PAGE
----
[yt]<object width="425" height="344"><param name="movie" value="http://www.youtube.com/v/pso1hLNsSqw&amp;hl=en_US&amp;fs=1&amp;start=59&amp;"><param name="allowFullScreen" value="true"><param name="allowscriptaccess" value="always"><embed src="http://www.youtube.com/v/pso1hLNsSqw&amp;hl=en_US&amp;fs=1&amp;start=59&amp;" type="application/x-shockwave-flash" allowscriptaccess="always" allowfullscreen="true" width="425" height="344"></object>[/yt]
  13. Itachi

    Itachi New Member

    I switched from AT to BR and the most important thing I've noticed so far is that AT dancers lack of power. Speed is ok for quite a few really advanced dancers but accels are not good at all. That results in their dance being disconnected with the music.

    Thanks to my BR techniques, I can add accels according to strong staccato tangos and no one else without BR background is capable of that. That's the major difference between AT and BR. Then posture has everything to do with that fact. You can't have power using the milonguero embrace.

    So you have to choose. Using the AT style you'll get a warmful but ephemeral moment with your partner. No one will look at you because you will be out of the music to them. You will only be a partner by default when no one else is available. Using the BR style you'll catch the eye of others who will want you as a regular partner.

    However, don't try BR style with bad BR techniques. You'd better use bad AT techniques than BR ones. I know some that tried to copy my style without success.
  14. Steve Pastor

    Steve Pastor Moderator Staff Member

    "Street dance" or "studio dance"?
    I'm willing to bet $10,000... er, make that $10, that very few milongueros learned to dance in tango classes.

    milonguero hunch? very similar to the cowboy slouch, I'd say.

    Wonder if this is the video that made me think I would fit in at Lo de Celia?

    Is that JohnEm over there by the door?
  15. Steve Pastor

    Steve Pastor Moderator Staff Member

    Hi, Itachi, and wlcome to DF.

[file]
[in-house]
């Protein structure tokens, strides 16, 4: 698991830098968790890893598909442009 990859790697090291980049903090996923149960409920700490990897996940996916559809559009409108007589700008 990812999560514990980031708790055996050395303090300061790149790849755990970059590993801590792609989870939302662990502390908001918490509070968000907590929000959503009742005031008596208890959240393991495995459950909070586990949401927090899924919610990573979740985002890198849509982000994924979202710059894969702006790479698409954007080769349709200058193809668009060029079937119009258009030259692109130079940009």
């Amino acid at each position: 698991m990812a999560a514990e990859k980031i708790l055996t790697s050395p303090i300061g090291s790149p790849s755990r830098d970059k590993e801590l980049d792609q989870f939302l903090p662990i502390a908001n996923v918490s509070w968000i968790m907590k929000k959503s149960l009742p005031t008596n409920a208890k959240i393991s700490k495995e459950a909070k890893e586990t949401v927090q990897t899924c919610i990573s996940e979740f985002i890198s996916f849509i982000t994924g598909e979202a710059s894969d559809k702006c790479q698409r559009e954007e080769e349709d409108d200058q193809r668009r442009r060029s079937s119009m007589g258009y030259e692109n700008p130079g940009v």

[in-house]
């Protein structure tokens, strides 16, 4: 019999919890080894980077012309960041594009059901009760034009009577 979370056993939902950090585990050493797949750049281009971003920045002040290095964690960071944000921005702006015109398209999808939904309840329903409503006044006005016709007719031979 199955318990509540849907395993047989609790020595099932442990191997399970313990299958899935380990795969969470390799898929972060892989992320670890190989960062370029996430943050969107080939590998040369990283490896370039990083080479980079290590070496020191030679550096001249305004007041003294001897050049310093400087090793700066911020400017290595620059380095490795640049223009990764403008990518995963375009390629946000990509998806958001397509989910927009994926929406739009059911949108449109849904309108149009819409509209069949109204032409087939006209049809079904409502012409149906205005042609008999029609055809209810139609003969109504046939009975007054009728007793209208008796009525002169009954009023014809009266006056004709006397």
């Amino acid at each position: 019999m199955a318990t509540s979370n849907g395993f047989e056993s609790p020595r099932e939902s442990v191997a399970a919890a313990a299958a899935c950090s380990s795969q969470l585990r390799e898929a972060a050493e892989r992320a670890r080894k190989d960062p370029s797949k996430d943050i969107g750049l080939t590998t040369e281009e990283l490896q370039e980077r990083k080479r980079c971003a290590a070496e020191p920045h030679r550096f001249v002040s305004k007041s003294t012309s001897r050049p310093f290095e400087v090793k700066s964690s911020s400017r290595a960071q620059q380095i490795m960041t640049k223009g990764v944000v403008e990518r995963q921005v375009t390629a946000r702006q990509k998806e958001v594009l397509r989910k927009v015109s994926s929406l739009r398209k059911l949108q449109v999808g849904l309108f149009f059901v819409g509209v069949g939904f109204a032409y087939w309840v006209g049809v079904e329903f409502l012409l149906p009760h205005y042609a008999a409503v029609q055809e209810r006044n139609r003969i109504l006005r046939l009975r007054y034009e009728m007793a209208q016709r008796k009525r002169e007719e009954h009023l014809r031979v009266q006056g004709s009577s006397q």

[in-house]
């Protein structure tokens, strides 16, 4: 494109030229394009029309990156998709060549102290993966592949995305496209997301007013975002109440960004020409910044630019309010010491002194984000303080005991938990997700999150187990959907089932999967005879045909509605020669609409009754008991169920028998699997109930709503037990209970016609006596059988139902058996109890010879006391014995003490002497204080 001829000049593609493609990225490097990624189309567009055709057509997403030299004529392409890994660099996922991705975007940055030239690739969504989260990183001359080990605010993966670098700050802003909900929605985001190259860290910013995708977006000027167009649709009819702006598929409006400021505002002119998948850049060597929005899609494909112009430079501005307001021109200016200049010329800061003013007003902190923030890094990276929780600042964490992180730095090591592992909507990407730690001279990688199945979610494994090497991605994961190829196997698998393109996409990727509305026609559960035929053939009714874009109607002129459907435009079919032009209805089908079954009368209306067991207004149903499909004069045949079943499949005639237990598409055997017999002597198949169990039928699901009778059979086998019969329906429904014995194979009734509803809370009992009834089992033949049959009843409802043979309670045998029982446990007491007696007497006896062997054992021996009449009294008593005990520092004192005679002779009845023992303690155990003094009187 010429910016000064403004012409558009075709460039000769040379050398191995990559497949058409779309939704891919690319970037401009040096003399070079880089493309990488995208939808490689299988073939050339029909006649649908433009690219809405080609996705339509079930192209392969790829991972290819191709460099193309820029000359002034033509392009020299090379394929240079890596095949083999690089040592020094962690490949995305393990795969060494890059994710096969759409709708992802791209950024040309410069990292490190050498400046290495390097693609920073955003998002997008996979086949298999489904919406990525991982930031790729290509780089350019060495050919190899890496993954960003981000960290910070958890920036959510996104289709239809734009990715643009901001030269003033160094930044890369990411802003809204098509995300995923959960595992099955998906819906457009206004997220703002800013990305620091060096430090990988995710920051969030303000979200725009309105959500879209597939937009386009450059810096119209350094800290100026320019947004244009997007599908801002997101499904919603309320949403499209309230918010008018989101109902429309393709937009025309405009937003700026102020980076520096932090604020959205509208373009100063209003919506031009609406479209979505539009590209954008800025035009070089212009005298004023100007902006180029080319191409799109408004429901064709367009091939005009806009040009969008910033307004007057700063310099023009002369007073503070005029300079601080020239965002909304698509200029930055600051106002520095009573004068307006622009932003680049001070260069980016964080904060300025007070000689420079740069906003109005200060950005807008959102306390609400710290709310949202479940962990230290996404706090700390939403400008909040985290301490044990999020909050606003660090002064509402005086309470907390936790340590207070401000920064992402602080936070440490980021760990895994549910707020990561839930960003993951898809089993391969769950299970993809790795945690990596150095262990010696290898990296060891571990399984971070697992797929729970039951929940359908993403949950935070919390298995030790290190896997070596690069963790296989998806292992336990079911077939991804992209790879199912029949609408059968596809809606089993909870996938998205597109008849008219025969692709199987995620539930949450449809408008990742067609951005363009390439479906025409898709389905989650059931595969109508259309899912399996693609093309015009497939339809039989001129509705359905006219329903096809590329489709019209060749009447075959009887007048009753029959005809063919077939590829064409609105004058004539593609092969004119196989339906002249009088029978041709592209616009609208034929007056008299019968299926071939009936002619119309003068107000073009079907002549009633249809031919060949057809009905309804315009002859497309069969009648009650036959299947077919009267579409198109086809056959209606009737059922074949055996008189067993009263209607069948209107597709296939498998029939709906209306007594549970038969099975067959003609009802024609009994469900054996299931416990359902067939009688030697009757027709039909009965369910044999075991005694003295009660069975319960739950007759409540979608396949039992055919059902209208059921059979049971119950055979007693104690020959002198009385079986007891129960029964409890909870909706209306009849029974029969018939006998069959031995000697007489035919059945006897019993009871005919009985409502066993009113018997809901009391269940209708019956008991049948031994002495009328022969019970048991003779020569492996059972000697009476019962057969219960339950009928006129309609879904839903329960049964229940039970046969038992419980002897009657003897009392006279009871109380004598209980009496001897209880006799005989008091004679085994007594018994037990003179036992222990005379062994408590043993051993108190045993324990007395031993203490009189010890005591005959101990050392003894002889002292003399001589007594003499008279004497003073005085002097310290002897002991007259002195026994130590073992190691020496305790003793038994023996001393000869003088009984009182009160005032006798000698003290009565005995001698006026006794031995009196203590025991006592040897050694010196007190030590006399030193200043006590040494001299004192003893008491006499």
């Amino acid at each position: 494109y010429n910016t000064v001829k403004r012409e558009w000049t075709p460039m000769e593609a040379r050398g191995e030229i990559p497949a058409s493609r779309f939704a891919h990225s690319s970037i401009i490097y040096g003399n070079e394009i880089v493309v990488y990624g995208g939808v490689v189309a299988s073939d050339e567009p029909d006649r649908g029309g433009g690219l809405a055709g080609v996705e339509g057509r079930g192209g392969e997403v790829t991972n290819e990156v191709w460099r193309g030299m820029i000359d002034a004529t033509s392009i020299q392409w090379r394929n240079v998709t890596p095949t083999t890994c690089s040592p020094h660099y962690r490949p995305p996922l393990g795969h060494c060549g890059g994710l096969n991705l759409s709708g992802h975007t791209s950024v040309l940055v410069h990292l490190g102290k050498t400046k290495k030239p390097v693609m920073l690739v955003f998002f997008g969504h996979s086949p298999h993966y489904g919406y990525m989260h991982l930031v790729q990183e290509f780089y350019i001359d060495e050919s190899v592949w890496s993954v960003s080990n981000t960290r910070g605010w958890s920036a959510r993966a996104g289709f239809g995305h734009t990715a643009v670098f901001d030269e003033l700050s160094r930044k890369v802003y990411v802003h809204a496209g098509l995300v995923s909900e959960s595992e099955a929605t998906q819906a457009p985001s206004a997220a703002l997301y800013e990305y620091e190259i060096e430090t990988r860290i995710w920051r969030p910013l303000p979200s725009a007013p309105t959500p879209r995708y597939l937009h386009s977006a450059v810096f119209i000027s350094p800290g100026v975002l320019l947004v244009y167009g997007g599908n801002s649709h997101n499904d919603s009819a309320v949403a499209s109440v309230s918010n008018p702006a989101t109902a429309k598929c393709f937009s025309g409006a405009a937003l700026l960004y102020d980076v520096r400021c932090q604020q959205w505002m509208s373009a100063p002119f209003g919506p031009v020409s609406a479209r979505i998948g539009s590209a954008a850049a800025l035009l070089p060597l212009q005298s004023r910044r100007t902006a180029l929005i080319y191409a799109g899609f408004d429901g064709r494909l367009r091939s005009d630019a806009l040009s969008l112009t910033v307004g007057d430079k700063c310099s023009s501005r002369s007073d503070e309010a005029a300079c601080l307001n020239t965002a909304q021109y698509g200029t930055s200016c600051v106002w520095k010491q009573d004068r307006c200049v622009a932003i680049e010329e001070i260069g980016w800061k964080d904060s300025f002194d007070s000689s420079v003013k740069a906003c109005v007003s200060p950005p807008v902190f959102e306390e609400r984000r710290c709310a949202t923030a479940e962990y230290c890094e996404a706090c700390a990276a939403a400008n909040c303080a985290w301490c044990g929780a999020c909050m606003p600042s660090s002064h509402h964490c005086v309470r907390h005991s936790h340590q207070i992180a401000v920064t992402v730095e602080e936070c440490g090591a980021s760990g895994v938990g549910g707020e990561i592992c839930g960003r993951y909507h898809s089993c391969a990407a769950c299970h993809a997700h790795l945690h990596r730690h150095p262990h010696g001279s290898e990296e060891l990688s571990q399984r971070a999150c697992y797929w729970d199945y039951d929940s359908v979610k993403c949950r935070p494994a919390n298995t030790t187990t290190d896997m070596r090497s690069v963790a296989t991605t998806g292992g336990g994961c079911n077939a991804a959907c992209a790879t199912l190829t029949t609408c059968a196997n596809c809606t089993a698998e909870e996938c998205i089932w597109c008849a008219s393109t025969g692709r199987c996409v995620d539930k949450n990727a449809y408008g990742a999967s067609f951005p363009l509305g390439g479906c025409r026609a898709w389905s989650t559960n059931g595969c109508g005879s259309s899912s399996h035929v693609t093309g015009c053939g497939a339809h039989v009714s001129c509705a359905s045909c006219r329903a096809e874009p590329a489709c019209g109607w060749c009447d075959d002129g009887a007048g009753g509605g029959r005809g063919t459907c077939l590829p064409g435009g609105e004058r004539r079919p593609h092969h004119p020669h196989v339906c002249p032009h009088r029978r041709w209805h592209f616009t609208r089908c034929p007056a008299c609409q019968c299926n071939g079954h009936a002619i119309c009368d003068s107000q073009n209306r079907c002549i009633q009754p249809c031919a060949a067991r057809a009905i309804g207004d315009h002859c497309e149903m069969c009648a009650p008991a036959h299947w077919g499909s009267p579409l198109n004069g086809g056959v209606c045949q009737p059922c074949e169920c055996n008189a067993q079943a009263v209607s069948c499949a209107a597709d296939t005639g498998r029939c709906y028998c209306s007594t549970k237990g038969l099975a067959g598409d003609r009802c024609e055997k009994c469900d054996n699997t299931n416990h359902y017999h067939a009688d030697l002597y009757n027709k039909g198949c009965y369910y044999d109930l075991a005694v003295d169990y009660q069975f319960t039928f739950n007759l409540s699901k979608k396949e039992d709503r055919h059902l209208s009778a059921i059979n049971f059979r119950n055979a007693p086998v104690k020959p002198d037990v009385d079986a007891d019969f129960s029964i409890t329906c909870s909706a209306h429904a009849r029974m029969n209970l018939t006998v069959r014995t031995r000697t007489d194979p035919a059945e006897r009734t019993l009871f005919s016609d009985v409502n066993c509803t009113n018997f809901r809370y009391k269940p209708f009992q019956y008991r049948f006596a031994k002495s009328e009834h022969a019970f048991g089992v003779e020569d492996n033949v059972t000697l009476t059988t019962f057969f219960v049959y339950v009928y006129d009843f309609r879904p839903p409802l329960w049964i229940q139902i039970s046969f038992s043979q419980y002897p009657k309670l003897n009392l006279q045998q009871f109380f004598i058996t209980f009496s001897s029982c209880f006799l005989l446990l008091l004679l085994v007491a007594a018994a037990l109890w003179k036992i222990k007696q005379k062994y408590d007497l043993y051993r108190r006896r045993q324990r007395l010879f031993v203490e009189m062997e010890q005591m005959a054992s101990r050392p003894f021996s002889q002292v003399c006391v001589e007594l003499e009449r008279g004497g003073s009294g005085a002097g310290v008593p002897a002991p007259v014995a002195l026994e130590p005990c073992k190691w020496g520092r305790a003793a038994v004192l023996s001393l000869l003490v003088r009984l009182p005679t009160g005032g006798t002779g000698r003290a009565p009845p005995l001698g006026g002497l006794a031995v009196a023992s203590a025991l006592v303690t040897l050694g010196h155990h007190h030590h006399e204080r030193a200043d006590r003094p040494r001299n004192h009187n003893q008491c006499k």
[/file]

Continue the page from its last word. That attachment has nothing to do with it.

And, well right off the bat, I have to disagree with you on part of your post.

    I this mean what I think it means, you most certainly can do this in a "milonguero embrace", and, I might add, without a ballroom background.

    ??? probably because people aren't very good at listening the music and/or don't really know the music.

    I wonder where you find this to be try?
  16. Itachi

    Itachi New Member

    Hi Steve, thank you.

    I agree that you can have speed using milonguero embrace but not accels. Although you may perform well syncopated "quick-a-quick", it's impossible to simulate a strong "a-quick-hold" in that case (don't get confused by a "slow-quick-hold" that doesn't look like the same).

    Many dancers can't dance to Piazolla or they look very weird. I would add that open embrace is necessary to perform well to that kind of tango.
  17. AndaBien

    AndaBien Well-Known Member

    Hey, just jump right in and tell us what you think. Welcome to DF AT.

    Would you explain what an accel is?

    Oh, yes, and some of us don't care what we look like, on that level. A dancer with a good eye can see what they like on the dance floor.
  18. Lilly_of_the_valley

    Lilly_of_the_valley Well-Known Member

    Why do I suddenly feel like Shaka is back? ;)
  19. Subliminal

    Subliminal Well-Known Member

    While I'm sure those people are having fun, I don't find the video a convincing argument for bad posture. :p
  20. leee

    leee Well-Known Member

    Thanks everyone, this thread continues to be enlightening, if at times abstruse. (BTW, Simone de Beauvoir is a much better Existentialist than Camus, imho.)

    To address some another point that was brought up over the course of the various discussions here:

    Between this thread and the workshop I attended, I'm definitely considering dropping AT from my program at the BR-centric studio. Although I'm not excited about signing up for *another* lessons package elsewhere for AT instruction, I realize now that although I like the pattern-based syllabus for BR styles, the way they're teaching AT seems horribly inauthentic (I probably shouldn't use that word to avoid opening a Pandora's box of arguments) or at the least more focused on showiness as opposed to dancing for dancing's sake.

    I vaguely recall another issue I wanted to address or point out, but I've forgotten already, and scanning through this thread, like breaking into the scene itself for a beginner, is a little intimidating.